Speaker 1:

And I agree with you that the left has to figure out how to talk to such people. I mean, you can throw your hands up and say, well, facts don't matter, fuck it, I can't do anything. I mean, you can try and figure out a way to communicate, which you were describing one particular way to do. Chomsky does it a completely different way. He just he takes the situation that the person can't seem to grok what they ordinarily understand and he leaves that behind, creates an analogy where you're talking about something quite different. So, instead of talking about Russia and the US, you're creating an analogy in which the person can see clearly the issues and the values, and then you try and come back to the situation where there's a mental block. Right, yeah, maybe there are ways to do this, but again, it seems to me that these are the things that the left has to learn how to do, not the fourth decimal point of imperial structure, or something.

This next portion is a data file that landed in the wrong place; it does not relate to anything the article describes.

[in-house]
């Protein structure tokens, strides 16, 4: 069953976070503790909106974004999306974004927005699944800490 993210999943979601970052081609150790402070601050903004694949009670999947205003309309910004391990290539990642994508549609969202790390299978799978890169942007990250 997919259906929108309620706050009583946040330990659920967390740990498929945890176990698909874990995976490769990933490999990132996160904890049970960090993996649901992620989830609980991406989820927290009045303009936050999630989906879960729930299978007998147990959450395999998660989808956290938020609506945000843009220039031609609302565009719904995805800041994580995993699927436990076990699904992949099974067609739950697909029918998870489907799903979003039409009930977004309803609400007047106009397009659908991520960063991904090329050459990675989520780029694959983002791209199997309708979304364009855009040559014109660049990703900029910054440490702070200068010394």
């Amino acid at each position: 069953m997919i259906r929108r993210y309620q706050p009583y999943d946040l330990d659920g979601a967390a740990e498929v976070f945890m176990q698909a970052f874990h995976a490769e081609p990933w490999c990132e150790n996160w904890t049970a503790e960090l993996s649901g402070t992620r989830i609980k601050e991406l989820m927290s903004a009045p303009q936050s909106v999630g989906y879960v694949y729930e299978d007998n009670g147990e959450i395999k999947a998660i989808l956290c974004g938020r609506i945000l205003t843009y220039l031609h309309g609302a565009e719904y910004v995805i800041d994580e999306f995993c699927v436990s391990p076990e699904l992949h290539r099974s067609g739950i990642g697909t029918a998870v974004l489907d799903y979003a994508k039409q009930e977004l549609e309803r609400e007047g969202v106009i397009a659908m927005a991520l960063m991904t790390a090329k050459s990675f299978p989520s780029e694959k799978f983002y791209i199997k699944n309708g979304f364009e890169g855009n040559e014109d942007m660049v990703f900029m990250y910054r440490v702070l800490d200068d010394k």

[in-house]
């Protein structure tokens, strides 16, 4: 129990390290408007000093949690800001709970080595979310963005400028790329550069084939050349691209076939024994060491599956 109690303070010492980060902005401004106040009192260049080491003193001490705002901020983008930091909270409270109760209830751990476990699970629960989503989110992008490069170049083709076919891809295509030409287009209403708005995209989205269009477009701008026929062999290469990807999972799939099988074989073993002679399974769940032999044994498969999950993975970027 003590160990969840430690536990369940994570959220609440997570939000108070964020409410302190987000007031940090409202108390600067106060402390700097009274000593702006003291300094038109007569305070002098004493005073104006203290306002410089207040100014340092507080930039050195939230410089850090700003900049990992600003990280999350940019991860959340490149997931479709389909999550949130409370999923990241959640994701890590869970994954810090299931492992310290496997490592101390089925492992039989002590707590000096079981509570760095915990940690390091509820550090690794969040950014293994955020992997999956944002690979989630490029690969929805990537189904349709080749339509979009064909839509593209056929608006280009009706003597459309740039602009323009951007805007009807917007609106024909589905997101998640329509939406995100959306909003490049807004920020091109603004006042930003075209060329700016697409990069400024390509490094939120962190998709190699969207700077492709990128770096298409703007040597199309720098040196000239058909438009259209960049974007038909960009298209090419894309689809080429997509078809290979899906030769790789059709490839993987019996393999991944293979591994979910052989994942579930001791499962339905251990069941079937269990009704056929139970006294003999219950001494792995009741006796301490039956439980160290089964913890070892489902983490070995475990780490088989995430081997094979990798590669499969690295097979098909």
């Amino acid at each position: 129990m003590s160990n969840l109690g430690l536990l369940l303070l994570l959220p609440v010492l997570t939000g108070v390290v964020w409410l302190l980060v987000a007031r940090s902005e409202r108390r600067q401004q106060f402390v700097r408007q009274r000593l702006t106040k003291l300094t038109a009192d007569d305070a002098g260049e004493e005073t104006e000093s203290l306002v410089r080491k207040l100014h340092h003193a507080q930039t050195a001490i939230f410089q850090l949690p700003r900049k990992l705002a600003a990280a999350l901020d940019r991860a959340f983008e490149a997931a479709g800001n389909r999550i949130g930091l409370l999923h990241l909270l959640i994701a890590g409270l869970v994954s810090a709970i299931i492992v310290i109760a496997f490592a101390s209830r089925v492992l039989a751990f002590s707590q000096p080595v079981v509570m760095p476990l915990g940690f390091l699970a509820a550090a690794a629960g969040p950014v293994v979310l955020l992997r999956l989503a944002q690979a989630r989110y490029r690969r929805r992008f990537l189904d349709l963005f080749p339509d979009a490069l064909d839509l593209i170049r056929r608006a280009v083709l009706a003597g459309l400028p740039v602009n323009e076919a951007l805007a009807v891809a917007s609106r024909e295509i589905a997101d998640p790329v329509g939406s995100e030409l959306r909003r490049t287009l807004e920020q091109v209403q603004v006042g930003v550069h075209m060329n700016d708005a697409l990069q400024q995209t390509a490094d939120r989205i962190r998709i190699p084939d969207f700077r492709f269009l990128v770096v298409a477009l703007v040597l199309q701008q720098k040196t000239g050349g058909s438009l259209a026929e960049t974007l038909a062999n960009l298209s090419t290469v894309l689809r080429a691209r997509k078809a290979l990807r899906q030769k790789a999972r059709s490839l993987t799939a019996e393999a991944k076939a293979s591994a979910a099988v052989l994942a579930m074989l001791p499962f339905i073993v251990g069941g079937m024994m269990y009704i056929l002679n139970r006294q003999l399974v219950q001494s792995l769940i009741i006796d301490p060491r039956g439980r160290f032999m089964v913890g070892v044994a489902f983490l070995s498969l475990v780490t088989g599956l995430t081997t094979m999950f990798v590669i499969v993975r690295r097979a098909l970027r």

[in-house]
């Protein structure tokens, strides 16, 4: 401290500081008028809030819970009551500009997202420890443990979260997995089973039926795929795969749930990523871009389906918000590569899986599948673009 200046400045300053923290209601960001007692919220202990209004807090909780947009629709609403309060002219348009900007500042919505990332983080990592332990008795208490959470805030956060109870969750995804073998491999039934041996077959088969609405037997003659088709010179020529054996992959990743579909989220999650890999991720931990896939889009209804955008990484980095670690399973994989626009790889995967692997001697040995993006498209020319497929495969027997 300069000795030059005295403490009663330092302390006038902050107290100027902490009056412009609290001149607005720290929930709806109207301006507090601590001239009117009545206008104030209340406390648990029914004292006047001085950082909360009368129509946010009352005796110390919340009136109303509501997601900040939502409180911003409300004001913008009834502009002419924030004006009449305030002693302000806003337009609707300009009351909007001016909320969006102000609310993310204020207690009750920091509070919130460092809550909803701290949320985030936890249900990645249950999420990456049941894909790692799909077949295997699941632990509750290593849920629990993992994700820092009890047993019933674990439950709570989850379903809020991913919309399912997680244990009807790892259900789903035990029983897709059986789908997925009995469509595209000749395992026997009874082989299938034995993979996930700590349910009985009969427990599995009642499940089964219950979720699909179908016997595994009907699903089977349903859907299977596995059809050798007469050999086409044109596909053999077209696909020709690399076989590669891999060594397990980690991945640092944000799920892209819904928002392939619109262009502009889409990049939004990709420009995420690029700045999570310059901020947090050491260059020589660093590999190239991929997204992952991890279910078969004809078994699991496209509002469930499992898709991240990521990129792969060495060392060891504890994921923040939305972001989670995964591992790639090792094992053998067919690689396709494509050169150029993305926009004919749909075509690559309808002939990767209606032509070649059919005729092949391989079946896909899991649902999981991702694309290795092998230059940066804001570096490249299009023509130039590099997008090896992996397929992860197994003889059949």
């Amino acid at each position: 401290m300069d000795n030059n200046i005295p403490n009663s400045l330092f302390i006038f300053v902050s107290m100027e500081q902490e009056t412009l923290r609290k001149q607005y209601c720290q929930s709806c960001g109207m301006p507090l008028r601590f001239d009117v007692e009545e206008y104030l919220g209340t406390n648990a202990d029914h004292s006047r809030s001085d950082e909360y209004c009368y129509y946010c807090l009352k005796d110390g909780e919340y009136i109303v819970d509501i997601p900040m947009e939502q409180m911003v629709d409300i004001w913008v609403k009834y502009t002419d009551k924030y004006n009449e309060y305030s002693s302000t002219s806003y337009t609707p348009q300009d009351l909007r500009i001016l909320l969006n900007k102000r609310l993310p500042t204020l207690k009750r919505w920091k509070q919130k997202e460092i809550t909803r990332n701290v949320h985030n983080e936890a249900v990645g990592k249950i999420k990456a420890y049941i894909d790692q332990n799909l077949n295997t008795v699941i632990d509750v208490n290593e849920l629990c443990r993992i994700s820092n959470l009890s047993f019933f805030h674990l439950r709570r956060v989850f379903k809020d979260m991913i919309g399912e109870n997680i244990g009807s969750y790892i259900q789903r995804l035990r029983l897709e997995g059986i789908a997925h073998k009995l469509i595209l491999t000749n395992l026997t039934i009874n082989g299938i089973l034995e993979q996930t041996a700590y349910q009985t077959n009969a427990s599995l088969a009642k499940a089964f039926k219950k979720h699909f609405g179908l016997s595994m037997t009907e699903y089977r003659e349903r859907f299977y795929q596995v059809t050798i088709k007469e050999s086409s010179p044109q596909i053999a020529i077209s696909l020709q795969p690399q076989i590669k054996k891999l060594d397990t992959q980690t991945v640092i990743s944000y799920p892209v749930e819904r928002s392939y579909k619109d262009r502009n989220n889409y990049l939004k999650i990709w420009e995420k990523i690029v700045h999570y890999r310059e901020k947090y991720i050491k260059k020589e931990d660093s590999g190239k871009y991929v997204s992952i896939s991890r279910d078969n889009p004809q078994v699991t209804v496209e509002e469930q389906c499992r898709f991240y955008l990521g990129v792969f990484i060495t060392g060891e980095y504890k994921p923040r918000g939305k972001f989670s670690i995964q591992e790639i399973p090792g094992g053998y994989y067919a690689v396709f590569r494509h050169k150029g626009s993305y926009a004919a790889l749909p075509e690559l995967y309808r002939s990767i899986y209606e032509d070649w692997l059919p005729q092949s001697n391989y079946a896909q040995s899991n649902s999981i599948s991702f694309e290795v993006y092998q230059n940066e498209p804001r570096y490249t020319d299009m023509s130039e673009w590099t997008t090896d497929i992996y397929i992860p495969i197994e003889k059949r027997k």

Speaker 2:

I mean, I think that that's right, and some of this may be semantically, because I think we're talking about the same kind of phenomenon. I don't look at it as a team, because I don't think it's necessarily someone embracing a team or a side, so much as someone embracing a story, and they're embracing a way that they think the world operates or should operate. There was a comedian named George Wallace no relationship to the Alabama governor who used to do these monologues and at the end of the monologues he would say that's the way I see it and that's the way it ought to be. And I thought that that summarizes the thinking of millions of people that they see it a certain way and that's it, whereas this bumper sticker used to say God said it, I read it and that settles it. So there's a certain. Let's apply it for a second. Let's apply it All right.

Speaker 1: